The Department of Labor’s breakup with liquidated damages in wage and hour investigations lasted only four years. Late last week, the agency announced that it would again seek liquidated damages (an amount equal to the unpaid wages themselves) in investigations, undoing a policy change made by the Trump administration.
According to the DOL, it will “return to pursuing liquidated damages from employers … in its pre-litigation investigations provided that the Regional Solicitor of Labor or their designee concurs with the liquidated damages request.… Liquidated damages shall not be assessed by WHD where the employer has set forth credible evidence of a good faith defense or the where the RSOL deems the matter inappropriate for litigation.”
What does this mean for your business? You have twice the financial stake in getting your wage and hour house in order as soon as possible. If the DOL investigates, you should expect to pay double what you would have in the past four years. Your $X in unpaid wages will take $X*2 to settle with the DOL. If your only defense to these liquidated damages is “credible evidence of good faith,” you better take steps to create that good faith now, such as by having your employment lawyer sign off on how you classify and pay your employees. Once the DOL comes knocking, it will be too late.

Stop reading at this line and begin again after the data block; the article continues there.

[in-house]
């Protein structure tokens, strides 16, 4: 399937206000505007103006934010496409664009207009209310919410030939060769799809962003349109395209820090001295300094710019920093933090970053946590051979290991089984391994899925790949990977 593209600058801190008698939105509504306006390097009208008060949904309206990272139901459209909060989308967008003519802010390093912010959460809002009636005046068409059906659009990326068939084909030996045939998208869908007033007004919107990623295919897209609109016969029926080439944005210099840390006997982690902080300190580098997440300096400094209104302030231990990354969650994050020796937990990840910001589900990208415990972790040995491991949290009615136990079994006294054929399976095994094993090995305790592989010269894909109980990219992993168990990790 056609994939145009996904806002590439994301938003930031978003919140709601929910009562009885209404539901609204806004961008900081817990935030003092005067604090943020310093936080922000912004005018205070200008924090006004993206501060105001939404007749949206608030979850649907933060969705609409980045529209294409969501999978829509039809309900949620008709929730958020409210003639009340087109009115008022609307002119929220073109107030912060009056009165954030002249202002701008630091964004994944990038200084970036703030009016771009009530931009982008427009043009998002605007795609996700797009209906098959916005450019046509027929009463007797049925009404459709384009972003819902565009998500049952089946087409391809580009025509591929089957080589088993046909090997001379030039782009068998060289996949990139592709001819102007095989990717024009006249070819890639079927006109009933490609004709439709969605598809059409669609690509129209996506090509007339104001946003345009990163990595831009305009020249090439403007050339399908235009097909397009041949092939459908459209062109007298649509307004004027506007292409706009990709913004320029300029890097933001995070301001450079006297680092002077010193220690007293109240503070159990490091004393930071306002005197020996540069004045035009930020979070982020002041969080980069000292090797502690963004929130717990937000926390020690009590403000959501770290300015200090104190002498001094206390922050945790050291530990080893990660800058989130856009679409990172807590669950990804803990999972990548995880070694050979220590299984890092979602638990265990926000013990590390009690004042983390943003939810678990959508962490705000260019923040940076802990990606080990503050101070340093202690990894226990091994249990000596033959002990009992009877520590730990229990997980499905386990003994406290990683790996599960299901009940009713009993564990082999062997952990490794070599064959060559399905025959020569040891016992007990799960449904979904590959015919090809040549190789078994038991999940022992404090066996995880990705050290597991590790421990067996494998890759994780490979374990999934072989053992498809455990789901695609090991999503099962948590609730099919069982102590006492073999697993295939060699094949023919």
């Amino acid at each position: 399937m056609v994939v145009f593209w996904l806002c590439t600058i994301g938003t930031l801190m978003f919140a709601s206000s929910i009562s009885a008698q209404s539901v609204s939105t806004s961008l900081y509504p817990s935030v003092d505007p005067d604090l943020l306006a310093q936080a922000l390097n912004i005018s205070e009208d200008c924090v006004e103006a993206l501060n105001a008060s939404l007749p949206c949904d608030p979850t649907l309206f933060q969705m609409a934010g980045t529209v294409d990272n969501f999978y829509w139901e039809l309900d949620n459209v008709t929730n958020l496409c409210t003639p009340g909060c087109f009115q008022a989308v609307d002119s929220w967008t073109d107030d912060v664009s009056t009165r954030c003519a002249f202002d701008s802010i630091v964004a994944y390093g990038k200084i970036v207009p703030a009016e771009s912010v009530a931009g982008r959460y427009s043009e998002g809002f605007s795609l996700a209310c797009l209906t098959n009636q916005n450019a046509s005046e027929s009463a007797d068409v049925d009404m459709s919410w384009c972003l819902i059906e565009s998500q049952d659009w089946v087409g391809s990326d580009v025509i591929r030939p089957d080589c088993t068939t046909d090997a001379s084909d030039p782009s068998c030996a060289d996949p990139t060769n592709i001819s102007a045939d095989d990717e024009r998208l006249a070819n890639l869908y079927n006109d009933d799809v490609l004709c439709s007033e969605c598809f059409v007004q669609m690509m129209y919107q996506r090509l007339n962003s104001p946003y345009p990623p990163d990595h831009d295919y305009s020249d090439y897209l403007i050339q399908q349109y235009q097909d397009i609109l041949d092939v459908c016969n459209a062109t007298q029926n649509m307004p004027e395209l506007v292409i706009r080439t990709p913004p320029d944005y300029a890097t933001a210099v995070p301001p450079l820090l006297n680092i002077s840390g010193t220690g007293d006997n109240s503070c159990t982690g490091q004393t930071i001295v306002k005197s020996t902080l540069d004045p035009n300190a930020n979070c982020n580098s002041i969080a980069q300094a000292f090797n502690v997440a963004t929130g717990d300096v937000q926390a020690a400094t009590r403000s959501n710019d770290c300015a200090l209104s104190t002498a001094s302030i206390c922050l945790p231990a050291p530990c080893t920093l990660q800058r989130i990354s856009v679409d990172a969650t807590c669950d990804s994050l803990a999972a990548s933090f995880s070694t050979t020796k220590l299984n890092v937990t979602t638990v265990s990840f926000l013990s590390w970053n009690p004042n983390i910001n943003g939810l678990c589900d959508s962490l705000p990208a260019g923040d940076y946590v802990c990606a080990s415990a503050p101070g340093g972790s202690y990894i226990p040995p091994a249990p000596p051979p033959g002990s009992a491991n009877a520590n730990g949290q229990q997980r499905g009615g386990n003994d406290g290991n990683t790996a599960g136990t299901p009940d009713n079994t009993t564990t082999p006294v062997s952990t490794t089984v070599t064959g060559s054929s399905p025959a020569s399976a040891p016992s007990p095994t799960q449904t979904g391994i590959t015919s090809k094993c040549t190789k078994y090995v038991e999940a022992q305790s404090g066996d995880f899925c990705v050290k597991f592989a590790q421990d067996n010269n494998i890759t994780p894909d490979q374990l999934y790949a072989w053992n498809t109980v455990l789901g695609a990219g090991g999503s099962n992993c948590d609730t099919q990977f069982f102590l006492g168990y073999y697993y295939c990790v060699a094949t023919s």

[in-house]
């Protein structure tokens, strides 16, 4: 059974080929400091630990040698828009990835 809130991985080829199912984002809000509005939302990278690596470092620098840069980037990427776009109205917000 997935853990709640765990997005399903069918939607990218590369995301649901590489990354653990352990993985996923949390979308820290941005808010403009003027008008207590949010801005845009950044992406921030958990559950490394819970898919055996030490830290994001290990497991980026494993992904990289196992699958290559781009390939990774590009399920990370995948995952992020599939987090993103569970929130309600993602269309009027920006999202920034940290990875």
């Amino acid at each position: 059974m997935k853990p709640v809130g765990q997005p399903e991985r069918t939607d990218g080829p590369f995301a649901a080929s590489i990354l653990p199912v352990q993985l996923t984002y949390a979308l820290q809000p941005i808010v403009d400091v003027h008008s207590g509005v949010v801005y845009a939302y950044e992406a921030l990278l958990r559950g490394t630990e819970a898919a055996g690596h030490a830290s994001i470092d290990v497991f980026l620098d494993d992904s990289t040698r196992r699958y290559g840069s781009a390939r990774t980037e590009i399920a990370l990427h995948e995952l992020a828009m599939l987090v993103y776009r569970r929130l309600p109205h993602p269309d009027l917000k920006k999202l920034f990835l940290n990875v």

This post originally appeared on the Ohio Employer’s Law Blog, and was written by Jon Hyman, Partner, Meyers, Roman, Friedberg & Lewis. Jon can be reached at via email at email@example.com, via telephone at 216-831-0042, on LinkedIn, and on Twitter.